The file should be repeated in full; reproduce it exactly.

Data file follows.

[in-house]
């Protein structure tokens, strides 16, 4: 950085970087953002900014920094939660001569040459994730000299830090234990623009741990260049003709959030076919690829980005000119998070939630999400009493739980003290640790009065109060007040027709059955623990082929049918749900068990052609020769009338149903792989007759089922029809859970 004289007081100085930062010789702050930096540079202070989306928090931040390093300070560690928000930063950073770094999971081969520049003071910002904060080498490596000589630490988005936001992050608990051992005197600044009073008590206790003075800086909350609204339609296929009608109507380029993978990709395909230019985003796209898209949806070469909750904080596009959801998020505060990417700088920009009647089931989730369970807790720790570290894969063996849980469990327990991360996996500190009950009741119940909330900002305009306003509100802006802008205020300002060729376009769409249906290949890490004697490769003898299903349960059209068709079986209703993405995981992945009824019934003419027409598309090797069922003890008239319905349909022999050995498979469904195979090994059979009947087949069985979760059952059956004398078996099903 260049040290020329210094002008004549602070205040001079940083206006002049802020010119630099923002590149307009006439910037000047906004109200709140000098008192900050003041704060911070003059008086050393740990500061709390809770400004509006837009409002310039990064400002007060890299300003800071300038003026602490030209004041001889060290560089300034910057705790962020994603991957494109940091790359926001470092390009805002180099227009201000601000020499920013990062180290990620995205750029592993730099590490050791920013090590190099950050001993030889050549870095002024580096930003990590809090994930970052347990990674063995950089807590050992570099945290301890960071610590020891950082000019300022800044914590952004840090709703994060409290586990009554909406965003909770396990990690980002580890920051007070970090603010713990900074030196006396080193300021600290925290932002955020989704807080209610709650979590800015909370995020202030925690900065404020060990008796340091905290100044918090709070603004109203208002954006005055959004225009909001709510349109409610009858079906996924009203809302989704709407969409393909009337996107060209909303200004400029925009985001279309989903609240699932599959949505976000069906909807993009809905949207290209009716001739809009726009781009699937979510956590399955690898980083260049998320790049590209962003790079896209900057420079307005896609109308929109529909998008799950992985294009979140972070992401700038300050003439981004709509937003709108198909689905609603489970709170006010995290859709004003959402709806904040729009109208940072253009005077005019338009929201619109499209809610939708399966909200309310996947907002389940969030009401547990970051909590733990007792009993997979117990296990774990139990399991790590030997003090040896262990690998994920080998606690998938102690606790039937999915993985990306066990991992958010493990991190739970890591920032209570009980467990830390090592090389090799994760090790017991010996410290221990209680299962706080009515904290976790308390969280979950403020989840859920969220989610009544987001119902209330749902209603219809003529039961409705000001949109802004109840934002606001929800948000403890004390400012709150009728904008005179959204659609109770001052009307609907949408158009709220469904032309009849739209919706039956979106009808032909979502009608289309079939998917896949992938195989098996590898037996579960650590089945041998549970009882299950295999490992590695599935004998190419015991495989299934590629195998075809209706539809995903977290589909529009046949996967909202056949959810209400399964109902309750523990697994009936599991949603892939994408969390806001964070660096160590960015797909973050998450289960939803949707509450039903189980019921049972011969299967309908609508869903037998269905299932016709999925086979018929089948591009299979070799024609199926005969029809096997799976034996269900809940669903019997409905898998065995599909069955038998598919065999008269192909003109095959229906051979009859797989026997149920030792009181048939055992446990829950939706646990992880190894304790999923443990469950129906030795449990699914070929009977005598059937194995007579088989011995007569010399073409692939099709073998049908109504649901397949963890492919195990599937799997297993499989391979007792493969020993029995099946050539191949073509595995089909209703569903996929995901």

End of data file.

[in-house]
């Protein structure tokens, strides 16, 4: 950085970087953002900014920094939660001569040459994730000299830090234990623009741990260049003709959030076919690829980005000119998070939630999400009493739980003290640790009065109060007040027709059955623990082929049918749900068990052609020769009338149903792989007759089922029809859970 004289007081100085930062010789702050930096540079202070989306928090931040390093300070560690928000930063950073770094999971081969520049003071910002904060080498490596000589630490988005936001992050608990051992005197600044009073008590206790003075800086909350609204339609296929009608109507380029993978990709395909230019985003796209898209949806070469909750904080596009959801998020505060990417700088920009009647089931989730369970807790720790570290894969063996849980469990327990991360996996500190009950009741119940909330900002305009306003509100802006802008205020300002060729376009769409249906290949890490004697490769003898299903349960059209068709079986209703993405995981992945009824019934003419027409598309090797069922003890008239319905349909022999050995498979469904195979090994059979009947087949069985979760059952059956004398078996099903 260049040290020329210094002008004549602070205040001079940083206006002049802020010119630099923002590149307009006439910037000047906004109200709140000098008192900050003041704060911070003059008086050393740990500061709390809770400004509006837009409002310039990064400002007060890299300003800071300038003026602490030209004041001889060290560089300034910057705790962020994603991957494109940091790359926001470092390009805002180099227009201000601000020499920013990062180290990620995205750029592993730099590490050791920013090590190099950050001993030889050549870095002024580096930003990590809090994930970052347990990674063995950089807590050992570099945290301890960071610590020891950082000019300022800044914590952004840090709703994060409290586990009554909406965003909770396990990690980002580890920051007070970090603010713990900074030196006396080193300021600290925290932002955020989704807080209610709650979590800015909370995020202030925690900065404020060990008796340091905290100044918090709070603004109203208002954006005055959004225009909001709510349109409610009858079906996924009203809302989704709407969409393909009337996107060209909303200004400029925009985001279309989903609240699932599959949505976000069906909807993009809905949207290209009716001739809009726009781009699937979510956590399955690898980083260049998320790049590209962003790079896209900057420079307005896609109308929109529909998008799950992985294009979140972070992401700038300050003439981004709509937003709108198909689905609603489970709170006010995290859709004003959402709806904040729009109208940072253009005077005019338009929201619109499209809610939708399966909200309310996947907002389940969030009401547990970051909590733990007792009993997979117990296990774990139990399991790590030997003090040896262990690998994920080998606690998938102690606790039937999915993985990306066990991992958010493990991190739970890591920032209570009980467990830390090592090389090799994760090790017991010996410290221990209680299962706080009515904290976790308390969280979950403020989840859920969220989610009544987001119902209330749902209603219809003529039961409705000001949109802004109840934002606001929800948000403890004390400012709150009728904008005179959204659609109770001052009307609907949408158009709220469904032309009849739209919706039956979106009808032909979502009608289309079939998917896949992938195989098996590898037996579960650590089945041998549970009882299950295999490992590695599935004998190419015991495989299934590629195998075809209706539809995903977290589909529009046949996967909202056949959810209400399964109902309750523990697994009936599991949603892939994408969390806001964070660096160590960015797909973050998450289960939803949707509450039903189980019921049972011969299967309908609508869903037998269905299932016709999925086979018929089948591009299979070799024609199926005969029809096997799976034996269900809940669903019997409905898998065995599909069955038998598919065999008269192909003109095959229906051979009859797989026997149920030792009181048939055992446990829950939706646990992880190894304790999923443990469950129906030795449990699914070929009977005598059937194995007579088989011995007569010399073409692939099709073998049908109504649901397949963890492919195990599937799997297993499989391979007792493969020993029995099946050539191949073509595995089909209703569903996929995901």